Dave Prince (1943– ), who has been a member of the National Committee of the Socialist Workers Party since 1977, was drawn into working-class political activity while a student at Oberlin College in Ohio (class of 1964) and then Tyler Art School in Philadelphia. The mass Black, working-class struggle that...
Dave Prince (1943– ), who has been a member of the National Committee of the Socialist Workers Party since 1977, was drawn into working-class political activity while a student at Oberlin College in Ohio (class of 1964) and then Tyler Art School in Philadelphia. The mass Black, working-class struggle that brought down the Jim Crow system of institutionalized racial segregation had a powerful impact on his political course. He was an early partisan of Cuba’s socialist revolution, defender of Malcolm X, and builder of what became millions-strong actions demanding the US government “Bring the Troops Home Now!” from Vietnam.
Prince was born in 1943 into a cultured Jewish family in northern New Jersey. His father was a pediatrician and sculptor, and his mother a lifelong cadre of the Communist Party USA, who in her later years was a manager for classical singers and musicians.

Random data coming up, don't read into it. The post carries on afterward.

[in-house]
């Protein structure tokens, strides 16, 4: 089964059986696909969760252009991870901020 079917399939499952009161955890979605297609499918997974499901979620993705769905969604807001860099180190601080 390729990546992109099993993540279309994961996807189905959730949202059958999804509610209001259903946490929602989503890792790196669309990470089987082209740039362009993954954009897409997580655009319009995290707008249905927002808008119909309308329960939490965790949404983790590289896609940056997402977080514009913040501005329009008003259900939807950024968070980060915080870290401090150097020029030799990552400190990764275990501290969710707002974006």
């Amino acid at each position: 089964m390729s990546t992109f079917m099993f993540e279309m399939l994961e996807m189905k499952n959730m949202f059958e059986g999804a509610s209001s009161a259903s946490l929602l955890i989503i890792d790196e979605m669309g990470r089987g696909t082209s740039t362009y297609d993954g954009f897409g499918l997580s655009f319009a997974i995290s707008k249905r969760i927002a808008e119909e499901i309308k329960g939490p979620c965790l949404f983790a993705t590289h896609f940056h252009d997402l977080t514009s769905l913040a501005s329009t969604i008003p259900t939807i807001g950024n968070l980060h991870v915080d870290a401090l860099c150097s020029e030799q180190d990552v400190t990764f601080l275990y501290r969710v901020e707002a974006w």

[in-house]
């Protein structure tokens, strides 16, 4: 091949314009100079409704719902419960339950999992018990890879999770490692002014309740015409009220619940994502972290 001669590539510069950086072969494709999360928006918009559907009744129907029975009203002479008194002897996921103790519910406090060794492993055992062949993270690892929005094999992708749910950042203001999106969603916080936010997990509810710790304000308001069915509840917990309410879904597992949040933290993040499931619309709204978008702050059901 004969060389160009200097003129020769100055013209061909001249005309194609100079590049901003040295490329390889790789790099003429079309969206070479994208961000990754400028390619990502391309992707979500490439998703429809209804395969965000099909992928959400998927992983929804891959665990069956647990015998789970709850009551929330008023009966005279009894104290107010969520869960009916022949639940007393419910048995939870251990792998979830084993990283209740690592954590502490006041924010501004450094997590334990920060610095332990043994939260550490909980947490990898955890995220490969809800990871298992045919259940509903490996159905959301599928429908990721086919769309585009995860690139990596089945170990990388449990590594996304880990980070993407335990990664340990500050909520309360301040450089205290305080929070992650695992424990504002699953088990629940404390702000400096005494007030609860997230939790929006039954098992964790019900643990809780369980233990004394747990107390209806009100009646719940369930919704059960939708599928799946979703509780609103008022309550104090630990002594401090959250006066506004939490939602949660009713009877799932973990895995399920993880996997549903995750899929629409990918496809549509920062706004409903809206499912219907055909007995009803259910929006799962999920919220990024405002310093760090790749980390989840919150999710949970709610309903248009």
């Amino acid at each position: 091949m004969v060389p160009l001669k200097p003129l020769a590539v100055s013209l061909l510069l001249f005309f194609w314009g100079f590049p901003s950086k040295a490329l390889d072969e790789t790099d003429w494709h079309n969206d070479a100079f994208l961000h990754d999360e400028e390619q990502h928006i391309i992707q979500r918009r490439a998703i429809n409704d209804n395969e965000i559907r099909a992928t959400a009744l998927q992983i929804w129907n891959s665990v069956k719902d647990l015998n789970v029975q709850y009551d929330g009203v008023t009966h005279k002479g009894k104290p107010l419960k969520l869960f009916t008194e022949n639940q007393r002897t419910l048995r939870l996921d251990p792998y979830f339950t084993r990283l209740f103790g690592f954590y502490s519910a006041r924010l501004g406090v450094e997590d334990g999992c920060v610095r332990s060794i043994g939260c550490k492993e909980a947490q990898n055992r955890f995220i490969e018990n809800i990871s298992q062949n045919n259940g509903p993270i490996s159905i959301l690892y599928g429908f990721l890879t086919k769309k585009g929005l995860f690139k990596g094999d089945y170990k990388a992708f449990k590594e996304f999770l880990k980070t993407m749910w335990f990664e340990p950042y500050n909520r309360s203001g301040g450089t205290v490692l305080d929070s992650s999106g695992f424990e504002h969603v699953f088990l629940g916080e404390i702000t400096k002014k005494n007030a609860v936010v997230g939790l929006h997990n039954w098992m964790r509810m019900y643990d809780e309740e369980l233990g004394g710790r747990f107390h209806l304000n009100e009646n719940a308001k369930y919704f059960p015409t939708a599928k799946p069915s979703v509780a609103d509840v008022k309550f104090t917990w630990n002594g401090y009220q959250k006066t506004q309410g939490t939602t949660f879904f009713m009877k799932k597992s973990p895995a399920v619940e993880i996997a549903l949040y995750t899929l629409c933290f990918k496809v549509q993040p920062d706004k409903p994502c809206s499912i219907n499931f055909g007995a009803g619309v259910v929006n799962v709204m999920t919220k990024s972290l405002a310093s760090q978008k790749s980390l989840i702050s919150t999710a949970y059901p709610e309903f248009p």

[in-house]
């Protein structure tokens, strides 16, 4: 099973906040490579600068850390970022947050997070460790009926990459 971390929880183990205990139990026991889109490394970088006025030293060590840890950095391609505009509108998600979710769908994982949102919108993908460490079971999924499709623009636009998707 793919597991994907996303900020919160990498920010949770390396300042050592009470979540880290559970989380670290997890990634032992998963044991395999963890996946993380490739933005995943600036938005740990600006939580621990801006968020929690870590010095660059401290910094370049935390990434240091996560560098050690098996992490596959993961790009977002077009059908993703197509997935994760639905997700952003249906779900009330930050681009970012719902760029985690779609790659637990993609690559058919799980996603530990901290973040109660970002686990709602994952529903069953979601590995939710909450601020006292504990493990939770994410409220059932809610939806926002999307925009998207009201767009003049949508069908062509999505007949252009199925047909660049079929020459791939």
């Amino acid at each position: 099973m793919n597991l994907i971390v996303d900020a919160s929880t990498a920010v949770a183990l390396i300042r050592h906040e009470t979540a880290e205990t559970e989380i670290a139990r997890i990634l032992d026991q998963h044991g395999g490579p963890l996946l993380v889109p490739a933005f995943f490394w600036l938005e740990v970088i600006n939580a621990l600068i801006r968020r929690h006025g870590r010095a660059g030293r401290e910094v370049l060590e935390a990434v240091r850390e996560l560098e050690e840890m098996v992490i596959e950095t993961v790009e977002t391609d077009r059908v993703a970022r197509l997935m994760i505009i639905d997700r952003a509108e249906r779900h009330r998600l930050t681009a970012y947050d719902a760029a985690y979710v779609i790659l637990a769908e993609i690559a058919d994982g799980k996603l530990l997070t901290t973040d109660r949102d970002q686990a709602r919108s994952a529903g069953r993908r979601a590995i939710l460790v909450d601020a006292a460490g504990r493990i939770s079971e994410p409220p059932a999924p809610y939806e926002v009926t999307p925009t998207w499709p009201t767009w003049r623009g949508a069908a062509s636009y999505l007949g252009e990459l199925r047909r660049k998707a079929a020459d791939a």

Prince joined the Young Socialist Alliance and Socialist Workers Party in fall 1965 in Cleveland, Ohio. Over the years he has taken on a broad variety of central leadership responsibilities. He helped lead the party’s industrial trade union fractions in the International Union of Electrical Workers (IUE) and United Auto Workers (UAW), as well as in unorganized machinists and meatpacking shops. He has organized SWP branches in numerous cities from Price, Utah, to northern New Jersey.
During the 1990s and early 2000s, Prince headed the party’s print shop in New York, which produced the Militant newsweekly and books published by Pathfinder Press. He helped lead the transition to digital printing, which opened the door to organizing volunteer supporters in the US and elsewhere to take on much of the work previously done in the shop to prepare books and other party material to be printed.
Today, among other responsibilities, Prince leads the work with the party’s worldwide network of organized supporters.
And he has never lost his keen appreciation for the importance of art as a vital component of the working-class struggle for emancipation—the road to which can only be opened through socialist revolution.